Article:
The 30-year build-operate-transfer (BOT) concession for the 13.5km Red Line was signed in September 2004. Financial close was subsequently secured in January 2006, with construction starting in June that year, and following some delays, the line finally opened in August 2011. The north-south line boasts 23 stations and currently serves an average of 140,000 passengers per day, or around 25% of the city's transit ridership. It is served by 46 32m-long Citadis 302 LRVs supplied by Alstom, which operate in multiple and have capacity for 500 passengers.

The BOT contract was awarded to the CityPass consortium, which originally comprised Israeli groups Ashtrom, Israel Infrastructure Fund (IIF), and Harel Insurance, as well as Alstom and Transdev. Alstom subsequently sold its 20% share to IIF and Harel in June 2013 with Transdev following suit with its 5% stake in August 2015, leaving the concessionaire as an entirely Israeli-based organisation. Transdev also relinquished its 100% holding in Connex Jerusalem, the operator of the line, which has since been renamed Connects, to a holding company jointly owned by Ashtrom, IIF and Harel.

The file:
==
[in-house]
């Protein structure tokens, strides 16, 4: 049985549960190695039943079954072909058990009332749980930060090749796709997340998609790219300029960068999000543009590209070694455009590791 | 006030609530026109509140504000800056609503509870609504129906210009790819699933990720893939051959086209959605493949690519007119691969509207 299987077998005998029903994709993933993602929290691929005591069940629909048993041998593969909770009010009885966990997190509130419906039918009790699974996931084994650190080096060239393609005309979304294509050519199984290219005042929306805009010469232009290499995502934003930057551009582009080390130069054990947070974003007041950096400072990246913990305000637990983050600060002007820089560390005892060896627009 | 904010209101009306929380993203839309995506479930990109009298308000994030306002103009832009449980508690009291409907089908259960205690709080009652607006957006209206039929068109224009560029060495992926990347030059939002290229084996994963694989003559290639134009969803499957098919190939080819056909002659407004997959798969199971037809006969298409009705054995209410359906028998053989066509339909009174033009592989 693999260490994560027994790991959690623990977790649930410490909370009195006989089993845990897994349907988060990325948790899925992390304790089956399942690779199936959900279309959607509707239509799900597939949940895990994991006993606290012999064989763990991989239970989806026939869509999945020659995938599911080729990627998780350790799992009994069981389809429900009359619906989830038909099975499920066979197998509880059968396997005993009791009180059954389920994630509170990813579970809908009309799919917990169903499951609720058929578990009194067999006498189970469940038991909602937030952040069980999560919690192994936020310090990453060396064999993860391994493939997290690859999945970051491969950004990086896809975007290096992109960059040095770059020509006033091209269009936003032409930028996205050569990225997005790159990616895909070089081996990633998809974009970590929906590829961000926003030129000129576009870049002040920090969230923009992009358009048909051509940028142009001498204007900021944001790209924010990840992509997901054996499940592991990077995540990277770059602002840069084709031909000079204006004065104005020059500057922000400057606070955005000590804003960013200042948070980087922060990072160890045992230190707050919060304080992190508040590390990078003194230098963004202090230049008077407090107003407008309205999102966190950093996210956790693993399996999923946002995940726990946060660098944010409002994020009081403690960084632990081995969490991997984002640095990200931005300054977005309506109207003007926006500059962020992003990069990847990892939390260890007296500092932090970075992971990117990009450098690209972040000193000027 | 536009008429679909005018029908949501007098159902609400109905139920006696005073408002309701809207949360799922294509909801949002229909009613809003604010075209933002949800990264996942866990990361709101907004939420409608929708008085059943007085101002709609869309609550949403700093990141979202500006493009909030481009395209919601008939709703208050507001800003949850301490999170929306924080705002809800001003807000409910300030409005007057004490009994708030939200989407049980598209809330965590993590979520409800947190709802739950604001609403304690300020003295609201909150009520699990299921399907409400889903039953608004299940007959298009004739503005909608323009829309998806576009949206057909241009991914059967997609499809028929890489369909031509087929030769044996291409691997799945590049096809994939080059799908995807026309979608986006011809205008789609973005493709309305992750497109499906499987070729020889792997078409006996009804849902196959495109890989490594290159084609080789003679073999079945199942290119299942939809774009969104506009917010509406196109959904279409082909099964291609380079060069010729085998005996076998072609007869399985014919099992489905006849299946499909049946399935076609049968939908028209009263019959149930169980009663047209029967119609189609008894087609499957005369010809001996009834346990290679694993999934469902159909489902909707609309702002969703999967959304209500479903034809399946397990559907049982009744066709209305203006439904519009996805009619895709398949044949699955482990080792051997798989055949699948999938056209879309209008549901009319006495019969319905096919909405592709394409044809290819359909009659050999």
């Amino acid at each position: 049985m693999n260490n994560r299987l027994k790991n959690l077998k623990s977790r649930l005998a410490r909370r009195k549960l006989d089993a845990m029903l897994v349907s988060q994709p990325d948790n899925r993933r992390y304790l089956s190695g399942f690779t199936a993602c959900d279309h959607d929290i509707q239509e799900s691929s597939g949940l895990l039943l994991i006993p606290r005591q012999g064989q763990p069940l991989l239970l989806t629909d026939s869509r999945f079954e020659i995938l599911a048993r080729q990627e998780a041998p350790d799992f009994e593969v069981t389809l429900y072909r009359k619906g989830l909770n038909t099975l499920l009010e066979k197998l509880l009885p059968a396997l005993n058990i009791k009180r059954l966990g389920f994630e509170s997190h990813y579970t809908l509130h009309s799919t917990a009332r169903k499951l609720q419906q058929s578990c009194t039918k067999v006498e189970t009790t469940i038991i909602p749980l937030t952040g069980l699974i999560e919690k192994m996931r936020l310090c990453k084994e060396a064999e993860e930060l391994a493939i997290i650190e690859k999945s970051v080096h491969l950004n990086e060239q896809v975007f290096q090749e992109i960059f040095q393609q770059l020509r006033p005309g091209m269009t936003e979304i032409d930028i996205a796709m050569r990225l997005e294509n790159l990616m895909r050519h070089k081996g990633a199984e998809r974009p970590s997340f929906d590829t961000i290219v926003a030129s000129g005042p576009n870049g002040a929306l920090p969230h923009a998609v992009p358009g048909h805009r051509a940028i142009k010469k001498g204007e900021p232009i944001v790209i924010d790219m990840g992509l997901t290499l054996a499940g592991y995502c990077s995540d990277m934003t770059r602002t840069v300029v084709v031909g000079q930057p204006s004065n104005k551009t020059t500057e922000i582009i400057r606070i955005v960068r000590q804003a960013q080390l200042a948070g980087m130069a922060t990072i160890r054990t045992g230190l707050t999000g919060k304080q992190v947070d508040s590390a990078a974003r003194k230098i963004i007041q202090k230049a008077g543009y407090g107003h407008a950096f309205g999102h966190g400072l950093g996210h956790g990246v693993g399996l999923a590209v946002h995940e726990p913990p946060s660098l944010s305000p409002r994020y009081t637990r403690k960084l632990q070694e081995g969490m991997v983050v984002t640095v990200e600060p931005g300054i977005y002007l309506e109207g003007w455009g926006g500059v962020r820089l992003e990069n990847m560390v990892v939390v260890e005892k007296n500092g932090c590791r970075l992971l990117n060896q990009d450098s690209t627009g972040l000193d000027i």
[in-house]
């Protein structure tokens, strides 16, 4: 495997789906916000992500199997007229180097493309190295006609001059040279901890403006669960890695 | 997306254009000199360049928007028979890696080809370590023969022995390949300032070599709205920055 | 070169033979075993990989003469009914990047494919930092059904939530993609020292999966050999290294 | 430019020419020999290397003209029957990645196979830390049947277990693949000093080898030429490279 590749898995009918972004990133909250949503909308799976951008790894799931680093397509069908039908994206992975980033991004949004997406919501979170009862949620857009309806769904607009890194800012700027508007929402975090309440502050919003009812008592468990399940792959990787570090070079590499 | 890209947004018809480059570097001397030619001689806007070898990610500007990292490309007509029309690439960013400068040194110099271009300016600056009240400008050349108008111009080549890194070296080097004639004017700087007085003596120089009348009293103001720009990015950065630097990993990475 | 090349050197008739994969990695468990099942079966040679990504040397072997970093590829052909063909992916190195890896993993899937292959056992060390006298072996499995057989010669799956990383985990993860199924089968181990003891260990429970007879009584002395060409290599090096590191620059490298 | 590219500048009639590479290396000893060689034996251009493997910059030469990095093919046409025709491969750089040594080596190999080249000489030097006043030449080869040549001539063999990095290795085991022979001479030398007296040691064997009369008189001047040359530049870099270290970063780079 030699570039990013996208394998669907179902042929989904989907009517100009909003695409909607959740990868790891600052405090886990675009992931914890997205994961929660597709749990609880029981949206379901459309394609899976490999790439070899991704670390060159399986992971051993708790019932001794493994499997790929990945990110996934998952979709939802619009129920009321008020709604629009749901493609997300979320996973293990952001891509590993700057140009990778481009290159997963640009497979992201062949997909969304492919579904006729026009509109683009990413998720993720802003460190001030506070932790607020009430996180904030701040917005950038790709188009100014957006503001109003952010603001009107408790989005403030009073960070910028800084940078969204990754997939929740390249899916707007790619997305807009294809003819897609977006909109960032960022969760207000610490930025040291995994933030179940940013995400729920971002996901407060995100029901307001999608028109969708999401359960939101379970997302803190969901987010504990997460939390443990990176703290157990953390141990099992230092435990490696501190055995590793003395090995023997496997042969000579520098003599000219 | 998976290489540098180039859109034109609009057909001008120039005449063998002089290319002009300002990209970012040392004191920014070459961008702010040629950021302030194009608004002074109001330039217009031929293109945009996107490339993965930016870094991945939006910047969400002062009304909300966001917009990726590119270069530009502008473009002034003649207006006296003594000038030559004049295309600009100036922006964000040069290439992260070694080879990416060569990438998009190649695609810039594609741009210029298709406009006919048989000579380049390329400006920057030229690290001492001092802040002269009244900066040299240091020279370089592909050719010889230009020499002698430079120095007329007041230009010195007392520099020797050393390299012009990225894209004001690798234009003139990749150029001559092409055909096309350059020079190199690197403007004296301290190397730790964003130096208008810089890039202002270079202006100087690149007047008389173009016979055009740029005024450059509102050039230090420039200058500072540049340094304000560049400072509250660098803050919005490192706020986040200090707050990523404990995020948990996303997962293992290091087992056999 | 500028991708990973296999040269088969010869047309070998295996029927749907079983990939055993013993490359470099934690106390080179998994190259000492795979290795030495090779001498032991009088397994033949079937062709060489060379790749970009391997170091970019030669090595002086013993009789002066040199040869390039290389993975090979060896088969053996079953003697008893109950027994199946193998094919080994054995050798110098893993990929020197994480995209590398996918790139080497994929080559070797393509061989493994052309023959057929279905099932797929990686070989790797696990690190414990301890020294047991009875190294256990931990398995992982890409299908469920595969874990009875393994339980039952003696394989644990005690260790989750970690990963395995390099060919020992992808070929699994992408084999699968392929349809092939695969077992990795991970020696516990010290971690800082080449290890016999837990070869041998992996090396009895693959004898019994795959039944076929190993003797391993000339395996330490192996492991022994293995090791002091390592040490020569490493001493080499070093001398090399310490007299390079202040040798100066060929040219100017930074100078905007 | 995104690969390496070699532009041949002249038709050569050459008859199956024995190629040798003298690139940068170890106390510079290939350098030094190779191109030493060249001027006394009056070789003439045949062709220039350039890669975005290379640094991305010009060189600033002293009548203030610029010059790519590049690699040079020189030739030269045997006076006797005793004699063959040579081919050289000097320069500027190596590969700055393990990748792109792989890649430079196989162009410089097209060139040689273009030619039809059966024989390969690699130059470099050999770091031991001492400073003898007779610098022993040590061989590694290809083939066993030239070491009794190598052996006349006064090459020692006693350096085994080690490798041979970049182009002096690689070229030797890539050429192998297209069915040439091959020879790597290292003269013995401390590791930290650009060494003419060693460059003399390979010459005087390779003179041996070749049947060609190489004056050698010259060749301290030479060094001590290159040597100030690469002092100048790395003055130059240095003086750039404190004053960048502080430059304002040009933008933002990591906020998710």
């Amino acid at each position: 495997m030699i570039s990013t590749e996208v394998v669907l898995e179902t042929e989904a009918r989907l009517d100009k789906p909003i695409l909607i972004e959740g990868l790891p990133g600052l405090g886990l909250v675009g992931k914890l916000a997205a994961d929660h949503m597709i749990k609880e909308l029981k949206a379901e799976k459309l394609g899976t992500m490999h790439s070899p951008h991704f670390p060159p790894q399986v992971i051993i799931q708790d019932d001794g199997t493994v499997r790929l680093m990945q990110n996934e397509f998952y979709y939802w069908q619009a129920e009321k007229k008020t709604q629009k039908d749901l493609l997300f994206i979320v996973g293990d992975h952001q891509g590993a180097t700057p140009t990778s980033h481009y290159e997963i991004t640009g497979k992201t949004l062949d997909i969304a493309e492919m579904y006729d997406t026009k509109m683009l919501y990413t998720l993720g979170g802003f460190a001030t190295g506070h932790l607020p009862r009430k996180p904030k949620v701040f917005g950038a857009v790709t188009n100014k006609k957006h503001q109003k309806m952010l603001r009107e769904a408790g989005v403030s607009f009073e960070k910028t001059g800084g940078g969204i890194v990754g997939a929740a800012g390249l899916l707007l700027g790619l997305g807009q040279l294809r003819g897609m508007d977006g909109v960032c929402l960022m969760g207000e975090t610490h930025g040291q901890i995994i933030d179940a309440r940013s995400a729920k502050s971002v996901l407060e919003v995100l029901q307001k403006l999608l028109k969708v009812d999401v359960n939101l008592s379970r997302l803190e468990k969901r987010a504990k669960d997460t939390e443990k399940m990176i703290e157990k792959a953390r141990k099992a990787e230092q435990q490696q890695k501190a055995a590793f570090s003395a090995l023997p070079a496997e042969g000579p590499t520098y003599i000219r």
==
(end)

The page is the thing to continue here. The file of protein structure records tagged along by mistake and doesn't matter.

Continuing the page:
"The operator and the concessionaire are now sister companies," says Mr Yaron Ravid, CityPass CEO. "It was a strategic decision by Transdev to leave 12 states around the world to narrow its activities, and Israel was one of those states. The relationship between the operator and concessionaire can have all kinds of friction, but when you have the same mother and father, I think it can work better and can help the project."

Alstom remains involved in Jerusalem through a 27-year maintenance contract, which encompasses work on the LRVs at a depot situated a short distance from Giv'at Ha-Mivtar station, as well as all track and overhead infrastructure, ticket machines, stations, signalling and traction substations.